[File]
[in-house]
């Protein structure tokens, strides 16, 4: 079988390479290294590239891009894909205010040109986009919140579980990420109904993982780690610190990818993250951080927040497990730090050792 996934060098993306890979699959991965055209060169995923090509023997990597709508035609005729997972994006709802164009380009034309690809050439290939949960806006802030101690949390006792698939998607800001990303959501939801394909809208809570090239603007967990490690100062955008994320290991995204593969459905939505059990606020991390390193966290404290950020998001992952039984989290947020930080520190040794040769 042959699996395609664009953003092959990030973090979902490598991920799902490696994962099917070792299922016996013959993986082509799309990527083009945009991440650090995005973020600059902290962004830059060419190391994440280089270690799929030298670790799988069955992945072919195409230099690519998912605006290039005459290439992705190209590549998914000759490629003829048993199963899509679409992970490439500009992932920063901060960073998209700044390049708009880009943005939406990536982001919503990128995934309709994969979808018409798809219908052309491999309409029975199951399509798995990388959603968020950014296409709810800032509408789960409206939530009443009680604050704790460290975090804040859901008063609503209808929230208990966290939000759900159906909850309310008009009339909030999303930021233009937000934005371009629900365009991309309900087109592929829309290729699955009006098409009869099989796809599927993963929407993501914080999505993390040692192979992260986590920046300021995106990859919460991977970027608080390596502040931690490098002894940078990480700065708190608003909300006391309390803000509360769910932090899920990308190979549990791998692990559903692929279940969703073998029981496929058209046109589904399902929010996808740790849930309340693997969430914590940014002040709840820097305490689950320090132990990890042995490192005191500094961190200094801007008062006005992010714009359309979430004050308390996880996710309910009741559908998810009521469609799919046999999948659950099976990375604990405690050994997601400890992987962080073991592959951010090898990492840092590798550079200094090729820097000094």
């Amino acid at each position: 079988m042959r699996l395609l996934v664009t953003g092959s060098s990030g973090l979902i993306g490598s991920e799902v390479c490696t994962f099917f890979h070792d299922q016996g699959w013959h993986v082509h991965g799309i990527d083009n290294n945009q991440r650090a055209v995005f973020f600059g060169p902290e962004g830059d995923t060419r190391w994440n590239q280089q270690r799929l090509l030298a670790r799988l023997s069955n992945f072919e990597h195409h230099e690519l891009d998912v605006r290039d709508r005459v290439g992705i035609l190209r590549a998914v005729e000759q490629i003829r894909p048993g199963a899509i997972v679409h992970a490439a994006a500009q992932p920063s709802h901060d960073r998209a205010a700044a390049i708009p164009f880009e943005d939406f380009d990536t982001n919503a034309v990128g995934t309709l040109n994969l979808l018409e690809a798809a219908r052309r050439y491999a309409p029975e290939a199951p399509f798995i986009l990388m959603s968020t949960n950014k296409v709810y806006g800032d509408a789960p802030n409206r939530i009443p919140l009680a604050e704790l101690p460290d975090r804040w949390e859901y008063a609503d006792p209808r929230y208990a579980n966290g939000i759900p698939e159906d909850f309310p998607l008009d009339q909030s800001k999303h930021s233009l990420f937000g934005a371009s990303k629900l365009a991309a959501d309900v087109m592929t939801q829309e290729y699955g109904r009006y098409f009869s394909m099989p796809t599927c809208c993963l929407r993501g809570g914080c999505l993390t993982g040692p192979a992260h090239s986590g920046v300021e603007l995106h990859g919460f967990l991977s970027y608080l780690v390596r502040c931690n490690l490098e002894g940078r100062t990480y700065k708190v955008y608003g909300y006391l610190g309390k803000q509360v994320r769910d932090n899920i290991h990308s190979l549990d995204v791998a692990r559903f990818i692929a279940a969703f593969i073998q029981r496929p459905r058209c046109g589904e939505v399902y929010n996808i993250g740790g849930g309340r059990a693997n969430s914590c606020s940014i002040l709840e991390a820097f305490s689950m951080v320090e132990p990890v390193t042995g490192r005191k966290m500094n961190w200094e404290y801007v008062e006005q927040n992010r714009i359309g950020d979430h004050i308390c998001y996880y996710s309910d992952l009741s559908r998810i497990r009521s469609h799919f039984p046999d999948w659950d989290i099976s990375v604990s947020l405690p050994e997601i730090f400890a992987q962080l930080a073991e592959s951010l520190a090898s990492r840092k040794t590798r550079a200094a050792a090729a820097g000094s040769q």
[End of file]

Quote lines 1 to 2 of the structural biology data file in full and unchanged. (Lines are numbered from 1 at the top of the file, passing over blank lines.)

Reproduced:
[in-house]
């Protein structure tokens, strides 16, 4: 079988390479290294590239891009894909205010040109986009919140579980990420109904993982780690610190990818993250951080927040497990730090050792 996934060098993306890979699959991965055209060169995923090509023997990597709508035609005729997972994006709802164009380009034309690809050439290939949960806006802030101690949390006792698939998607800001990303959501939801394909809208809570090239603007967990490690100062955008994320290991995204593969459905939505059990606020991390390193966290404290950020998001992952039984989290947020930080520190040794040769 042959699996395609664009953003092959990030973090979902490598991920799902490696994962099917070792299922016996013959993986082509799309990527083009945009991440650090995005973020600059902290962004830059060419190391994440280089270690799929030298670790799988069955992945072919195409230099690519998912605006290039005459290439992705190209590549998914000759490629003829048993199963899509679409992970490439500009992932920063901060960073998209700044390049708009880009943005939406990536982001919503990128995934309709994969979808018409798809219908052309491999309409029975199951399509798995990388959603968020950014296409709810800032509408789960409206939530009443009680604050704790460290975090804040859901008063609503209808929230208990966290939000759900159906909850309310008009009339909030999303930021233009937000934005371009629900365009991309309900087109592929829309290729699955009006098409009869099989796809599927993963929407993501914080999505993390040692192979992260986590920046300021995106990859919460991977970027608080390596502040931690490098002894940078990480700065708190608003909300006391309390803000509360769910932090899920990308190979549990791998692990559903692929279940969703073998029981496929058209046109589904399902929010996808740790849930309340693997969430914590940014002040709840820097305490689950320090132990990890042995490192005191500094961190200094801007008062006005992010714009359309979430004050308390996880996710309910009741559908998810009521469609799919046999999948659950099976990375604990405690050994997601400890992987962080073991592959951010090898990492840092590798550079200094090729820097000094």